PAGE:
Audiobook - Bloody Sunday: Truth, Lies and The Saville Inquiry

Bloody Sunday: Truth, Lies and The Saville Inquiry

Steve Taylor-Bryant tackles an audio-book on a subject that is weighty, controversial and very close to him...

The atrocities of the Northern Ireland conflict are quite personal to me. I have good friends on both sides of the argument, I am an IRA bomb survivor and my Father served in Belfast during his time in the forces. However I have no voice in the debate, I do not know what's right and what is not and I don't start to presume I have any right to advise those who are involved.

By far the most famous (or infamous) event during the conflict was the day dubbed Bloody Sunday. On the 30th of January 1972, a civil rights demonstration in Londonderry, Northern Ireland ended with the shooting dead of 13 civilians by the British army who, four months later, were exonerated by the government. Eventually a public enquiry was called for and the findings of that inquiry led to Prime Minister David Cameron apologising for the actions of the soldiers in 1972. The Saville inquiry results are 10 volumes thick but, luckily for me, the guys at Spokenworld have recorded an audio version of Bloody Sunday: Truth, Lies and the Saville inquiry by Douglas Murray voiced by the wonderful Michael Fenton Stevens.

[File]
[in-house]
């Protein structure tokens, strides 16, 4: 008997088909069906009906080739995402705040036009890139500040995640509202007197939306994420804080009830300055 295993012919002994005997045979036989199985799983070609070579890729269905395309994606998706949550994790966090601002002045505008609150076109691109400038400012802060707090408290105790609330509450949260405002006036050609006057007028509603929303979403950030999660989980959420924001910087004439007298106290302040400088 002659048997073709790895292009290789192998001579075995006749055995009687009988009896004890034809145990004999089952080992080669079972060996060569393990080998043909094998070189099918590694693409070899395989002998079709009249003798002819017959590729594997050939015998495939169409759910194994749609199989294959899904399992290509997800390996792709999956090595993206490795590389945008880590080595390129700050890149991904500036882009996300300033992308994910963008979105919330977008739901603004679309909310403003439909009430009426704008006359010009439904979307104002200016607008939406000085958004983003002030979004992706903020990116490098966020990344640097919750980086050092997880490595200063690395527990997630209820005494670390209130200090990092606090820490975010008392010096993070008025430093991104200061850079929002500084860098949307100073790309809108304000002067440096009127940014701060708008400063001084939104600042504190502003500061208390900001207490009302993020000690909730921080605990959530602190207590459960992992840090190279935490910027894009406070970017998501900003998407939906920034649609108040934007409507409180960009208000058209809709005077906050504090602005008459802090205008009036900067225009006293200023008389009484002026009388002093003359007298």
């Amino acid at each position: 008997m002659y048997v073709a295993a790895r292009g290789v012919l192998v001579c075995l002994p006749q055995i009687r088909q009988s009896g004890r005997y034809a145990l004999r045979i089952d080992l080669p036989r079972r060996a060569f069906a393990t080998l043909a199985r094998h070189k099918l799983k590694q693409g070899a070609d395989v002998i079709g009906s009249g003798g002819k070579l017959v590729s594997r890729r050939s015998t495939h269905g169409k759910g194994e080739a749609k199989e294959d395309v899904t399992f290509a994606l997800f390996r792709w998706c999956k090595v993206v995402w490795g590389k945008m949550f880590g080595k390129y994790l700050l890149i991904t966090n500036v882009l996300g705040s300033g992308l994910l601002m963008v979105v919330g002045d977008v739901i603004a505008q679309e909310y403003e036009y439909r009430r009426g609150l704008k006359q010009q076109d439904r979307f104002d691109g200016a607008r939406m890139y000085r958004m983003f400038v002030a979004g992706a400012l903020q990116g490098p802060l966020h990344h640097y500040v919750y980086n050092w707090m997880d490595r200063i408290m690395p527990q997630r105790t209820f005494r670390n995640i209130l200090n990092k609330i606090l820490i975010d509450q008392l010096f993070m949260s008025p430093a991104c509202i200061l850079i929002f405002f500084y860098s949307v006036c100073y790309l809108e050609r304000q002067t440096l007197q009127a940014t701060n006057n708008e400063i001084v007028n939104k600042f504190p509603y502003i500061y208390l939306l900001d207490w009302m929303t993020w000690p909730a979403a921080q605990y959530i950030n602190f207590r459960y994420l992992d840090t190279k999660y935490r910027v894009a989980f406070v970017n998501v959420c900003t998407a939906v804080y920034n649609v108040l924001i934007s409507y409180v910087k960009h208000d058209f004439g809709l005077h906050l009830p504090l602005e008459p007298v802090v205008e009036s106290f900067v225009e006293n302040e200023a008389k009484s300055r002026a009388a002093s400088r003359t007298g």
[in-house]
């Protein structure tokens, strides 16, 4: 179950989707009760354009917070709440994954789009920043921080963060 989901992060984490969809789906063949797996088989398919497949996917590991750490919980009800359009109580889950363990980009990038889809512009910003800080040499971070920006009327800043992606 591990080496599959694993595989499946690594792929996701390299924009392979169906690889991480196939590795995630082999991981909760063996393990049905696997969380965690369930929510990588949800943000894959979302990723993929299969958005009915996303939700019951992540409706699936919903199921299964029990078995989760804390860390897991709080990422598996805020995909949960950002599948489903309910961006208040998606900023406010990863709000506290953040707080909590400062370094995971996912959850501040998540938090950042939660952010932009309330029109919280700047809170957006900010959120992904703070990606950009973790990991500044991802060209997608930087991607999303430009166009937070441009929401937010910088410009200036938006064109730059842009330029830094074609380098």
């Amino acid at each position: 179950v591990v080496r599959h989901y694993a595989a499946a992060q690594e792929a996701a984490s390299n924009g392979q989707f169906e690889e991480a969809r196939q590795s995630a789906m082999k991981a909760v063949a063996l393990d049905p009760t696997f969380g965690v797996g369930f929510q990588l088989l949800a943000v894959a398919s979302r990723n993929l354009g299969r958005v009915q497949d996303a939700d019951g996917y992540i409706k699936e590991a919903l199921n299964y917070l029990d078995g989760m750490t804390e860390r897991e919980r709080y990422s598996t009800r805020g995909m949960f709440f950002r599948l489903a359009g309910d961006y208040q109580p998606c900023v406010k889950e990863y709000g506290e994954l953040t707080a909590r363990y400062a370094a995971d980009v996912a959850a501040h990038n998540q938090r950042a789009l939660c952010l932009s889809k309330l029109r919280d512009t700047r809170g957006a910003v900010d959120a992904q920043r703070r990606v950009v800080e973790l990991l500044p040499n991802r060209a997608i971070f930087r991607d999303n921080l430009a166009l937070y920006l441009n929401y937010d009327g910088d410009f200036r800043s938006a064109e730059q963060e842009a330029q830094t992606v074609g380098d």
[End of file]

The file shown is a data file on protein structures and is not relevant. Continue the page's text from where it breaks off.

I'm not sure what Douglas Murray's politics are but he has certainly produced some opinions I will guarantee can split an audience. Murray's choice of language, using terrorist and murderer more often than perhaps is sensible, could be classed as inflammatory but in his defence he is as hard on Martin McGuiness and the IRA as he is on the soldiers, primarily Soldier F. He brings the families to the forefront and it is incredibly moving in parts.

As a brief summary of the Saville findings this is quite an essential project but parts just feel like a vanity exercise from a man desperate for the public spotlight. Murray's views and opinions are as fascinating in different ways as the stories of those involved. I would find the book quite hard to stomach I imagine but Fenton Stevens and the guys at Spokenworld manage to take an angry edge off the narrative and it comes across as a very good account of a dark day in our modern history.

Bloody Sunday: Truth, Lies and The Saville Inquiry is available here

Image - Spokenworld.
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